Says Eva Sage-Gavin, executive vice president of Human Resources and Communications, Gap Inc.: “The employee value proposition is really an individual value proposition. This is critical to understand. Especially when you have a cross-generational workforce. You must sustain a level of fluency about how passionate your people are about their own jobs. And keeping this in mind will make your own job in HR so much more fulfilling.”

I will continuously take my boss and partners by surprise. If you operate strictly from an HR frame of reference, the people you work with already know what you’re going to say before you open your mouth. If that’s the case, they probably only half-listen to you; which reduces your effectiveness significantly. Surprise them. Look at your job through the lens of a general manager of a company division and approach everything you do, every suggestion you make, every decision you must come to from a general business perspective. That will make your partners pay attention!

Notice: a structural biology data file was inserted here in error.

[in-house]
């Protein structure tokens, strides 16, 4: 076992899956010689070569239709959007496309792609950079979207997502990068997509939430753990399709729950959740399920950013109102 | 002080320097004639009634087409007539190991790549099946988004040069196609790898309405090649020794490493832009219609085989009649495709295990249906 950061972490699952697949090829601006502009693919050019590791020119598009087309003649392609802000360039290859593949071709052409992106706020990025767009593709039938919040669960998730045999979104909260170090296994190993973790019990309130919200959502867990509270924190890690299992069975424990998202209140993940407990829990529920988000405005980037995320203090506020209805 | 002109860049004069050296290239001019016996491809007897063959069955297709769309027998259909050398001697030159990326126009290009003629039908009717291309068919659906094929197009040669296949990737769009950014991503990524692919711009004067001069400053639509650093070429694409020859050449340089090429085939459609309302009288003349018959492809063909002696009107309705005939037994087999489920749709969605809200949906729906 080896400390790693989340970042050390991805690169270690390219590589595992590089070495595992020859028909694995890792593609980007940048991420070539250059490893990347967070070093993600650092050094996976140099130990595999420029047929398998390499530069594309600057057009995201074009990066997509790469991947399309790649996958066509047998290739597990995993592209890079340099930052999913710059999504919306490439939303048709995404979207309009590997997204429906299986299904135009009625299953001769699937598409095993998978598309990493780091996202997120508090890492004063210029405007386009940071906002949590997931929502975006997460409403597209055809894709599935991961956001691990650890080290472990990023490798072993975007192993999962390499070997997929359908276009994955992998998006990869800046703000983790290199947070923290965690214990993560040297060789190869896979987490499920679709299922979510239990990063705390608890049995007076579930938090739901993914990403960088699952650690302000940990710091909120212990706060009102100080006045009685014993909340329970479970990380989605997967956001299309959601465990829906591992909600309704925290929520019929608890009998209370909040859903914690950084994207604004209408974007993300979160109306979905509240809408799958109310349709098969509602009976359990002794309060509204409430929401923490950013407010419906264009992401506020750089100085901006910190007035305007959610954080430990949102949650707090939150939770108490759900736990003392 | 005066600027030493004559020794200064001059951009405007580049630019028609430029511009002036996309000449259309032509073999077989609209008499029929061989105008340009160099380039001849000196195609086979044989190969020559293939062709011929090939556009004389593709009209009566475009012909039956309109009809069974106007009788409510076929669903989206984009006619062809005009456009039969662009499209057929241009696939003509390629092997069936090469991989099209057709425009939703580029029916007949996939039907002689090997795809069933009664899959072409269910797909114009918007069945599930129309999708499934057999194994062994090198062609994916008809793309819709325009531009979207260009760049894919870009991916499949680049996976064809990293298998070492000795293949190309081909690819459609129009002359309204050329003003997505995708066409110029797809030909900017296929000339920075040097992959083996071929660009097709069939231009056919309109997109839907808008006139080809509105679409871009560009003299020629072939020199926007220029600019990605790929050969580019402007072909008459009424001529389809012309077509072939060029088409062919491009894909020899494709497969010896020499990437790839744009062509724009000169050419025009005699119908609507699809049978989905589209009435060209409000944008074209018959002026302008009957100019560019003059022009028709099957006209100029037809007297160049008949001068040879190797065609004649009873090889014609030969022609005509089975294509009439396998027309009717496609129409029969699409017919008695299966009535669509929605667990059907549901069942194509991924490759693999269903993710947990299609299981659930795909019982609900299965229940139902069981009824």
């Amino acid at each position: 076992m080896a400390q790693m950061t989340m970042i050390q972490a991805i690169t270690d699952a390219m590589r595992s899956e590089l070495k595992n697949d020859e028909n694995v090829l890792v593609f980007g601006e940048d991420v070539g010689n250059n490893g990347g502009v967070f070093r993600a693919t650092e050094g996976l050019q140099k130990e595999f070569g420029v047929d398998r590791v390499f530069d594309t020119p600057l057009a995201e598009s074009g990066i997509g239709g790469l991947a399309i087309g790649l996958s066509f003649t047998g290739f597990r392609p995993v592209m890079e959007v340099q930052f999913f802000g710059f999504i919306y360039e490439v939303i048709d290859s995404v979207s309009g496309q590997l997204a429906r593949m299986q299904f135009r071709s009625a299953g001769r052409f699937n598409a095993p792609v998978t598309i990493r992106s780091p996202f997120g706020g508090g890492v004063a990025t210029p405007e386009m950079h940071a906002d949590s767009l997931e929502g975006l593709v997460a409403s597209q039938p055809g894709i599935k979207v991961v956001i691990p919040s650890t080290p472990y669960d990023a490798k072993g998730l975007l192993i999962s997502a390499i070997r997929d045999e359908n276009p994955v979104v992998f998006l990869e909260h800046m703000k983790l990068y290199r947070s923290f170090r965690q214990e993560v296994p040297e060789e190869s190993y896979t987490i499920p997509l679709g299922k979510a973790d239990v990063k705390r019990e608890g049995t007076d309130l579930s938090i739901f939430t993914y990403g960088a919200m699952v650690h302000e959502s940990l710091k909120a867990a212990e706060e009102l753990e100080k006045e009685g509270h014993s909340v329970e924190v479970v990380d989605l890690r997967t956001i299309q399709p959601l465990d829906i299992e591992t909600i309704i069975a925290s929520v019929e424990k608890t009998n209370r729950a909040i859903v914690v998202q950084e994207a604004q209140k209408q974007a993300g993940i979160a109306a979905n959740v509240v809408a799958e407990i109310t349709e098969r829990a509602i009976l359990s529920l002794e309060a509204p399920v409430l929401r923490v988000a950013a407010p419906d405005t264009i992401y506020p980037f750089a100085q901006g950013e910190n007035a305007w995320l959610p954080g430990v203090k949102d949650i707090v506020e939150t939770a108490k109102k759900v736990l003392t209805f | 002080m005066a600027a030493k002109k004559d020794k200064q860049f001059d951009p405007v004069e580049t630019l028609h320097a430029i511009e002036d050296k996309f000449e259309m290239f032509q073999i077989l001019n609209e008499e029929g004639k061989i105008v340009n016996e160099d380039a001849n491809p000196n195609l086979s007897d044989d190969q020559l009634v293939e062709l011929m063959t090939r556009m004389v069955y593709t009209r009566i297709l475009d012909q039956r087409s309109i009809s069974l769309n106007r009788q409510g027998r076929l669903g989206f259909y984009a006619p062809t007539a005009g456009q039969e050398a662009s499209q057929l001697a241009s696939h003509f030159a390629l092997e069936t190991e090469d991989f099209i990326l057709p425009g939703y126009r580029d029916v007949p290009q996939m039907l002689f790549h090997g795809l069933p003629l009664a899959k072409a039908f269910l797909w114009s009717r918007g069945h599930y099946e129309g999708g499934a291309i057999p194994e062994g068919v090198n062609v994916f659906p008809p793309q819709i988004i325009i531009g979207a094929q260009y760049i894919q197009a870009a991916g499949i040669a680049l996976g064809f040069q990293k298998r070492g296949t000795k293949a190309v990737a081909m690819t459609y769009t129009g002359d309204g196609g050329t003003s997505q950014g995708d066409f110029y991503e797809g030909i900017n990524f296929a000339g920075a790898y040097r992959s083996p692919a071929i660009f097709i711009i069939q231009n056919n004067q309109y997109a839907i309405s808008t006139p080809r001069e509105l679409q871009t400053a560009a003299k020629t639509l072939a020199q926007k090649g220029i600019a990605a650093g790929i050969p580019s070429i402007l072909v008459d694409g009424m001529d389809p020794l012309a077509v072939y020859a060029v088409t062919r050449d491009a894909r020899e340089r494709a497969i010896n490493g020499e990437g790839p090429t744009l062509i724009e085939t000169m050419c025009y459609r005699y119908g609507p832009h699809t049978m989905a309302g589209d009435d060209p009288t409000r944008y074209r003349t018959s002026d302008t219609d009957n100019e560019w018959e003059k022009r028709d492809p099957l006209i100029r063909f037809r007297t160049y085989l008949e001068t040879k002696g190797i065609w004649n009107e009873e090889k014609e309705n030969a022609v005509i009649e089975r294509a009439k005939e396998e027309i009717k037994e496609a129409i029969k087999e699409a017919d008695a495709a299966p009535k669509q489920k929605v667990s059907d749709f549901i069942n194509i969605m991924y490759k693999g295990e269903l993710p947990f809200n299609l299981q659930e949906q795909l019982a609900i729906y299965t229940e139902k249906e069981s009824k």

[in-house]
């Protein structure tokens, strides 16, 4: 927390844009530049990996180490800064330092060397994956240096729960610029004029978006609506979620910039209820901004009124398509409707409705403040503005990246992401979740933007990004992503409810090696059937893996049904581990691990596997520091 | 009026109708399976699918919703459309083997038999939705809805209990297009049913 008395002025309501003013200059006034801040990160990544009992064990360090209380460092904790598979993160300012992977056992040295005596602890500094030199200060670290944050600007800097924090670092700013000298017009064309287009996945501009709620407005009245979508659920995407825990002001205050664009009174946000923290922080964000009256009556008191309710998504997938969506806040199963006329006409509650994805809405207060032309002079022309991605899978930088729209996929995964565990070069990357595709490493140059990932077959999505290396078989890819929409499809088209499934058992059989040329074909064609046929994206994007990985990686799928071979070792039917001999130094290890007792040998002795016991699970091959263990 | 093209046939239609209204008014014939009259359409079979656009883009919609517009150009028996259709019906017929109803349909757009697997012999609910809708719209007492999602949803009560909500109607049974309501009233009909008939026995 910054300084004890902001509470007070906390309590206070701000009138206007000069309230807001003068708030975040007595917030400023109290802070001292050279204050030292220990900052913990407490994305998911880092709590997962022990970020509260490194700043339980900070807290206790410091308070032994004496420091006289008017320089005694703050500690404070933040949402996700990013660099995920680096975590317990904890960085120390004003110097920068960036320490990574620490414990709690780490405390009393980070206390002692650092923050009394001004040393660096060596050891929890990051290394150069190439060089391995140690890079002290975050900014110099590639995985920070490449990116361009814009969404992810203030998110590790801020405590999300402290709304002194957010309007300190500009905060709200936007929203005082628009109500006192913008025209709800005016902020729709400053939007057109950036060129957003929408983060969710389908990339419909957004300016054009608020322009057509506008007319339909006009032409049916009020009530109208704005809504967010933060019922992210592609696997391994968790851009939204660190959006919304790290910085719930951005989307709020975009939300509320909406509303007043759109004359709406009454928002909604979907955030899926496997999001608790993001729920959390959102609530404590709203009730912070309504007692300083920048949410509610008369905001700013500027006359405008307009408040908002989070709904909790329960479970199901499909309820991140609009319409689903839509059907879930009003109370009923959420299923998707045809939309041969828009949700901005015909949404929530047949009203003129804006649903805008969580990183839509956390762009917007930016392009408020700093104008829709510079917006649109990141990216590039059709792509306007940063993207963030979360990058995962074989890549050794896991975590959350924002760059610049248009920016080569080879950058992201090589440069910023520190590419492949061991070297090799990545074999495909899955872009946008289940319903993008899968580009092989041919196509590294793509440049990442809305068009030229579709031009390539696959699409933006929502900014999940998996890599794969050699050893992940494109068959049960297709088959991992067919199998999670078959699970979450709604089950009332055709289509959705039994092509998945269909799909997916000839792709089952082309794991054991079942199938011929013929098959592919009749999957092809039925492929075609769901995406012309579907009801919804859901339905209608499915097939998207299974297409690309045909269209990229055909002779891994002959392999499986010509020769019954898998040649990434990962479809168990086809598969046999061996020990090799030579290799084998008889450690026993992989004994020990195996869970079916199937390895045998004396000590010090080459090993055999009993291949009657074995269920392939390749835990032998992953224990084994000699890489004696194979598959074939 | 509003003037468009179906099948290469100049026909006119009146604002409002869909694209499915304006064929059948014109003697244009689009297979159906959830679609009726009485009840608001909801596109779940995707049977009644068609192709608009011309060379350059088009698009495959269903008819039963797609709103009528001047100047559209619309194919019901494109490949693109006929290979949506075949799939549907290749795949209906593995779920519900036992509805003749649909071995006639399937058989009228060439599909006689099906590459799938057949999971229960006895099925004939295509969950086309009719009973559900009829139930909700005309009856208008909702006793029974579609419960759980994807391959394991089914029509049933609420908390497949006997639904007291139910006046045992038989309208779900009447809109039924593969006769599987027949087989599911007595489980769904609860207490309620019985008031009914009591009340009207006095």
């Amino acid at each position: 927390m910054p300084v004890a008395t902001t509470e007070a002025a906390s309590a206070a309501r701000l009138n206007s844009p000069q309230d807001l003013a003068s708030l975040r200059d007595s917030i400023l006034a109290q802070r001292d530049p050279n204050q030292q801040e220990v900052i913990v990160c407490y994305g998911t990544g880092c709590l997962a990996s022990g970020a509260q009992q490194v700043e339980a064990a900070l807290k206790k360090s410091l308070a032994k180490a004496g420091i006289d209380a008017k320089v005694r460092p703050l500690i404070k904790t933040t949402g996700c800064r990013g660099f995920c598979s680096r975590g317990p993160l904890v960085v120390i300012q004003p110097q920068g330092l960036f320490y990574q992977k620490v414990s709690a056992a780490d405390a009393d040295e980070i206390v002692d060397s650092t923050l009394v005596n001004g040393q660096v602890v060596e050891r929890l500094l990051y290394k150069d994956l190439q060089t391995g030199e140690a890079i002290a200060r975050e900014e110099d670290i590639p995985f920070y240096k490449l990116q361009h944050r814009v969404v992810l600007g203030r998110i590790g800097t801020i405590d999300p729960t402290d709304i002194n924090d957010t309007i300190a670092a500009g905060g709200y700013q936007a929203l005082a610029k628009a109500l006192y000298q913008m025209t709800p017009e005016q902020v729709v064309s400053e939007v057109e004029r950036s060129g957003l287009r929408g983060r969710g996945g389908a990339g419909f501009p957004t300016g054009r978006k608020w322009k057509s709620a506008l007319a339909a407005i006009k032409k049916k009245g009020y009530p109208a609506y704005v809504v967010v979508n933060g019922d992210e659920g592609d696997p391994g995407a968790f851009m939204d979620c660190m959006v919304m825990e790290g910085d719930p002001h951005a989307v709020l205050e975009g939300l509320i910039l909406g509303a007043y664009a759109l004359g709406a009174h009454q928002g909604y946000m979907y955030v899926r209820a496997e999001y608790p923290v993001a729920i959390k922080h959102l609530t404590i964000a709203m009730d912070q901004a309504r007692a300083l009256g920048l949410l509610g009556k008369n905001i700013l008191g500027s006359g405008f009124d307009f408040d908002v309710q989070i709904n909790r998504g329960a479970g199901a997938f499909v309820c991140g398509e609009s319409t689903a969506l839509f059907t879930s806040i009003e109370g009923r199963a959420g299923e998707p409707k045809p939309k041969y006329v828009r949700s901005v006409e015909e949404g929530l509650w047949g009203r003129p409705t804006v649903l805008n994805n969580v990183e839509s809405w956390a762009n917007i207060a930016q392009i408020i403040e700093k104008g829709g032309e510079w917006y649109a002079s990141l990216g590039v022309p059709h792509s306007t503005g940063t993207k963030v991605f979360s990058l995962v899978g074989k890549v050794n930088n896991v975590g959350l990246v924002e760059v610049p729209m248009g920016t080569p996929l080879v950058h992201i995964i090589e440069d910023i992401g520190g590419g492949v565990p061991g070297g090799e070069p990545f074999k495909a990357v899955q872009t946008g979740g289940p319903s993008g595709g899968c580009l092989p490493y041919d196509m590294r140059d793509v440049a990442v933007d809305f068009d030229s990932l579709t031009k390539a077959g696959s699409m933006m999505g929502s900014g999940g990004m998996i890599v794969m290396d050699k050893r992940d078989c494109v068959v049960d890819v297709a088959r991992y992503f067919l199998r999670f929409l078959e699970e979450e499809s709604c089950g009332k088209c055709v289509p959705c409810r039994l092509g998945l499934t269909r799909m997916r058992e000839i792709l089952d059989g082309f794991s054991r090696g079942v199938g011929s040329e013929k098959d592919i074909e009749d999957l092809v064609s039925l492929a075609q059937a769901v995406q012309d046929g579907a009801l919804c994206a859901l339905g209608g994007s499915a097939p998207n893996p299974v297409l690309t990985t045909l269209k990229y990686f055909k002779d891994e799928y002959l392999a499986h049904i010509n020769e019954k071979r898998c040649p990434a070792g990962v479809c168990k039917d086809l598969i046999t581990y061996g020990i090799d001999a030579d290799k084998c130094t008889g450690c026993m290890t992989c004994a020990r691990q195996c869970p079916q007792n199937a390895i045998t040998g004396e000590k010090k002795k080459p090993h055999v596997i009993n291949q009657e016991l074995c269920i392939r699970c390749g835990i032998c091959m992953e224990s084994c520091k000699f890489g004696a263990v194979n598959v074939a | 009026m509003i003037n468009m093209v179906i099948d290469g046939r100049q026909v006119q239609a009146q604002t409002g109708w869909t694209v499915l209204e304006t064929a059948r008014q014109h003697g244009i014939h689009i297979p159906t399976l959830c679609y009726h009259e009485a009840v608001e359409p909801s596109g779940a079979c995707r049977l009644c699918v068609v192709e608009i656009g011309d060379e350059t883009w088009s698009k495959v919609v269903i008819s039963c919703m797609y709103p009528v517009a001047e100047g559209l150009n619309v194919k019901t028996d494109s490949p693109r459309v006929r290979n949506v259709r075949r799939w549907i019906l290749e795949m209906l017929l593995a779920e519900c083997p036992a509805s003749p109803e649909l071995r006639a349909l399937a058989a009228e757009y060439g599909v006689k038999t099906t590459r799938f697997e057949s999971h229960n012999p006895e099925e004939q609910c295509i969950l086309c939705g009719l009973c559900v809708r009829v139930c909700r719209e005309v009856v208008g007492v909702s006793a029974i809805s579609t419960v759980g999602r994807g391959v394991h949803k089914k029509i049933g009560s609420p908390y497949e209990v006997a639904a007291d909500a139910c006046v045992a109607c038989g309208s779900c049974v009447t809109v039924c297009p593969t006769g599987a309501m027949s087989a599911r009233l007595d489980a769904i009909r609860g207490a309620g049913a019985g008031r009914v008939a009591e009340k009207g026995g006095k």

“HR people are either pigeon-holed into stereotypical roles, or they’re not,” says Jim Wiggett, director of The Jackson Hole Group, and formerly Executive Vice President of Moet Hennessy Louis Vuitton (LVMH) Retail Group. “You’re not pigeon-holed when you’re perceived as a business person; when you understand the metrics of the business; when you’re looking at your business on a daily basis, and when the CEO sees you as one of the people who are helping him or her run the business.

But “if what you’re doing is running back to turnover numbers, or cost-per-hire, or training dollars, if that’s your frame of reference on the business, you’re in trouble,” he says. “HR professionals successfully reposition themselves and multiply their impact on the company when they’re suddenly seen as a business person who just happens to be in HR.”